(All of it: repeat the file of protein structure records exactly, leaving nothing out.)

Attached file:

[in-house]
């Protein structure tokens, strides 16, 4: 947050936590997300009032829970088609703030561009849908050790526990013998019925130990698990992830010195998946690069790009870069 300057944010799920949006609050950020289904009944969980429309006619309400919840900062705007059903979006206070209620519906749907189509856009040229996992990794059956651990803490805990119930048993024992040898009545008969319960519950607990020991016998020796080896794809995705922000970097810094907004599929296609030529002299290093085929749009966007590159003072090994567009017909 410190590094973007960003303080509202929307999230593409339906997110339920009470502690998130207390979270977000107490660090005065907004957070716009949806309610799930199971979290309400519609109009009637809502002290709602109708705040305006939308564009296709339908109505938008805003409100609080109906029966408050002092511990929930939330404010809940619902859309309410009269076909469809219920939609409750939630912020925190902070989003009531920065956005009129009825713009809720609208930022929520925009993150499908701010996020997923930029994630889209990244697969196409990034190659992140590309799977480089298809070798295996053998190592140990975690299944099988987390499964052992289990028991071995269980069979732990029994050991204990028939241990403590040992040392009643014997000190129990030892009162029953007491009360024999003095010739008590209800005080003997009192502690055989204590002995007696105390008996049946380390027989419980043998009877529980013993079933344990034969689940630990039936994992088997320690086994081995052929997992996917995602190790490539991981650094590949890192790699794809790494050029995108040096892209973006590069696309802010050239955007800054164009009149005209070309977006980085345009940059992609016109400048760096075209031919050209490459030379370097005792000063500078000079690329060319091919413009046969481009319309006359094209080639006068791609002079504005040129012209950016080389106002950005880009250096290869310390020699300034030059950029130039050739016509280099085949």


[in-house]
């Protein structure tokens, strides 16, 4: 947050936590997300009032829970088609703030561009849908050790526990013998019925130990698990992830010195998946690069790009870069 300057944010799920949006609050950020289904009944969980429309006619309400919840900062705007059903979006206070209620519906749907189509856009040229996992990794059956651990803490805990119930048993024992040898009545008969319960519950607990020991016998020796080896794809995705922000970097810094907004599929296609030529002299290093085929749009966007590159003072090994567009017909 410190590094973007960003303080509202929307999230593409339906997110339920009470502690998130207390979270977000107490660090005065907004957070716009949806309610799930199971979290309400519609109009009637809502002290709602109708705040305006939308564009296709339908109505938008805003409100609080109906029966408050002092511990929930939330404010809940619902859309309410009269076909469809219920939609409750939630912020925190902070989003009531920065956005009129009825713009809720609208930022929520925009993150499908701010996020997923930029994630889209990244697969196409990034190659992140590309799977480089298809070798295996053998190592140990975690299944099988987390499964052992289990028991071995269980069979732990029994050991204990028939241990403590040992040392009643014997000190129990030892009162029953007491009360024999003095010739008590209800005080003997009192502690055989204590002995007696105390008996049946380390027989419980043998009877529980013993079933344990034969689940630990039936994992088997320690086994081995052929997992996917995602190790490539991981650094590949890192790699794809790494050029995108040096892209973006590069696309802010050239955007800054164009009149005209070309977006980085345009940059992609016109400048760096075209031919050209490459030379370097005792000063500078000079690329060319091919413009046969481009319309006359094209080639006068791609002079504005040129012209950016080389106002950005880009250096290869310390020699300034030059950029130039050739016509280099085949």